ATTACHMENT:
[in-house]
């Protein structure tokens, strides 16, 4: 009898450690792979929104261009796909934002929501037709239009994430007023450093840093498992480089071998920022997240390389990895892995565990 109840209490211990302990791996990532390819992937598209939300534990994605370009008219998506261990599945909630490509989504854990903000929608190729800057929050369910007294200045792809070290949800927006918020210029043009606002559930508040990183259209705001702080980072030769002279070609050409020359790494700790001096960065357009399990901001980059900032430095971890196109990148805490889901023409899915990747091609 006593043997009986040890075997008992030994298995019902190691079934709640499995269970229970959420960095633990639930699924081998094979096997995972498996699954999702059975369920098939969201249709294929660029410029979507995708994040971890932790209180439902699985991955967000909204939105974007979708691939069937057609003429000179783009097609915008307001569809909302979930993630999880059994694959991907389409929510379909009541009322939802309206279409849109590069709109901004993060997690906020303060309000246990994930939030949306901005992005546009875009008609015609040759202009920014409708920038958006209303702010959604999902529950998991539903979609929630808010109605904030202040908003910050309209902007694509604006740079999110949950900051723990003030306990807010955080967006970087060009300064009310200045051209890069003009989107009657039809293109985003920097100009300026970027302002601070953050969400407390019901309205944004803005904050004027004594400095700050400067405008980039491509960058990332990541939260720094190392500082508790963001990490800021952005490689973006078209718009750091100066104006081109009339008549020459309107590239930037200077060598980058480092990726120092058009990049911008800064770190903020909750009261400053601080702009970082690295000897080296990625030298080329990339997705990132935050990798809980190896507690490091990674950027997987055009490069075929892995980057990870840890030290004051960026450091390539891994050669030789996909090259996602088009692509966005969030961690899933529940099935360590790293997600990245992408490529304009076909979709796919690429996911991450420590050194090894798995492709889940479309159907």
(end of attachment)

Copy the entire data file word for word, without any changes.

[in-house]
């Protein structure tokens, strides 16, 4: 009898450690792979929104261009796909934002929501037709239009994430007023450093840093498992480089071998920022997240390389990895892995565990 109840209490211990302990791996990532390819992937598209939300534990994605370009008219998506261990599945909630490509989504854990903000929608190729800057929050369910007294200045792809070290949800927006918020210029043009606002559930508040990183259209705001702080980072030769002279070609050409020359790494700790001096960065357009399990901001980059900032430095971890196109990148805490889901023409899915990747091609 006593043997009986040890075997008992030994298995019902190691079934709640499995269970229970959420960095633990639930699924081998094979096997995972498996699954999702059975369920098939969201249709294929660029410029979507995708994040971890932790209180439902699985991955967000909204939105974007979708691939069937057609003429000179783009097609915008307001569809909302979930993630999880059994694959991907389409929510379909009541009322939802309206279409849109590069709109901004993060997690906020303060309000246990994930939030949306901005992005546009875009008609015609040759202009920014409708920038958006209303702010959604999902529950998991539903979609929630808010109605904030202040908003910050309209902007694509604006740079999110949950900051723990003030306990807010955080967006970087060009300064009310200045051209890069003009989107009657039809293109985003920097100009300026970027302002601070953050969400407390019901309205944004803005904050004027004594400095700050400067405008980039491509960058990332990541939260720094190392500082508790963001990490800021952005490689973006078209718009750091100066104006081109009339008549020459309107590239930037200077060598980058480092990726120092058009990049911008800064770190903020909750009261400053601080702009970082690295000897080296990625030298080329990339997705990132935050990798809980190896507690490091990674950027997987055009490069075929892995980057990870840890030290004051960026450091390539891994050669030789996909090259996602088009692509966005969030961690899933529940099935360590790293997600990245992408490529304009076909979709796919690429996911991450420590050194090894798995492709889940479309159907």